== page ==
How to fix the error – bash: python: command not found error

The error is bash: python: command not found Error showing up mainly for three reasons. First of all, is the python executable installed on the machine? If it is installed, is the PATH environment variable set correctly so that it can find the installed executable? The third reason might be a broken symbolic link.

This article shows you how to fix the error – bash: python: command not found. Let’s see how to fix this problem.

1. Check if Python is installed.

Most of the time this error occurs at a shell prompt or command line because python is not installed or is corrupted. Let’s first check if Python is installed.

Run the following commands to find your installed Python location.

$ which python3

or

$ type -a python3

Output:

python3 is/usr/bin/python3
python3 is/bin/python3

or

$ ls -l/usr/bin/python
$ ls -l/usr/local/bin

Run the command to check your Python version:

$ python3 --version

Simple python3 run command:

$ python3
Python 3.8.2 (default, Jul 16 2020, 14:00:26)
[GCC 9.3.0] on linux
Type "help", "copyright", "credits" or "license" for more information.

If you don’t find python installed, I’ll show you how to install python in the next section.

Install Python on Ubuntu / Debian

Debian, Ubuntu and their derivatives come with python preinstalled. If it is damaged or not installed then use the following command.

To install python 2, enter:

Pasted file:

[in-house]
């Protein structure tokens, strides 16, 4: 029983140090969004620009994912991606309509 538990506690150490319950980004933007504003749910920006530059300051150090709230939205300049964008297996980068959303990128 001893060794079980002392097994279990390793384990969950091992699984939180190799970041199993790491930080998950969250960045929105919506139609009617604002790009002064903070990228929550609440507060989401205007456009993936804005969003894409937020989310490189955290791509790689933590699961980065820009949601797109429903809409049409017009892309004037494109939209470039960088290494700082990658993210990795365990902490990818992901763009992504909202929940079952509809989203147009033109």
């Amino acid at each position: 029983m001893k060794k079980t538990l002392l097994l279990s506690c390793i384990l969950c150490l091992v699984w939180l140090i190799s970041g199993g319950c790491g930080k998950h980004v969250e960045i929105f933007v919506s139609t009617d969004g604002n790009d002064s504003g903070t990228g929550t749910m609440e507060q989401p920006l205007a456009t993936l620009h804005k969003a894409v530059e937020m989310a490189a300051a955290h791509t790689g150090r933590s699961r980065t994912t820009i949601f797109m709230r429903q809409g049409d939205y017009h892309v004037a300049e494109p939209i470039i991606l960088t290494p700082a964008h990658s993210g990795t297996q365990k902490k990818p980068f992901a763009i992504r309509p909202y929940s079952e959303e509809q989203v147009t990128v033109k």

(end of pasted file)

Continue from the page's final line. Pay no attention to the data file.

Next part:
$ sudo apt install python

After January 1, 2020 Python 2 no longer receives any updates, and recommend not using it.

or

To install python 3, enter:

$ sudo apt install python3

Python is installed from source, by default it is installed to http: // usr / local / bin /. In this case, typing python in the console will not execute the one inside / usr / local / bin /, but the one inside / usr / bin /.

If you want to execute the one inside / usr / local / bin /, you can easily configure the system using an alias. The alias should be placed in the .bashrc file as shown below.

alias python=/usr/local/bin/python3.9

Install Python on Fedora

Thanks to the dnf package manager, you can easily install python on Fedora:

$ sudo dnf установить python38

Install Python on RHEL / CentOS

To install Python on RHEL, Oracle Linux and CentOS, use the yum command as follows:

$ sudo yum установить python

Install Python on Arch Linux

On Arch Linux, run the following command to install python:

$ sudo pacman -S python2

$ sudo pacman -S python3

2. Check your PATH environment variable.

Every time you, as a user, run a command on your console, the machine looks for its location or address in a list of predefined directories stored in the PATH environment variable.

This design helps to run a program or command correctly without having to specify an absolute path in the terminal.

The PATH environment variable can be changed temporarily for the current terminal session, or permanently.

To display the contents of the PATH environment variable to the console:

$ echo $ PATH

Output:

:/usr/local/opt/ruby/bin:/usr/local/bin:/usr/bin:/bin:/usr/sbin:/sbin

Make sure the set Python path is added to your PATH variable. You can see in the above output the paths ‘/ usr / bin’ and ‘/ bin’ for python 3. To make it permanent, be sure to export your PATH variable to ~ / .bash_profile or the appropriate config file that starts the shell.

3. Check the broken symbolic link.

When you run the python script, you may realize that the symlink to the Pythons executables is incorrect.

To change the / usr / bin / python directory to / usr / local / bin / python3.9, enter:

$ sudo ln -s/usr/local/bin/python3.9/usr/bin/python

Output

In this article, we learned how to properly fix the -bash: python: command not found error on your Linux machine.

Please disable your ad blocker or whitelist this site!

Sidebar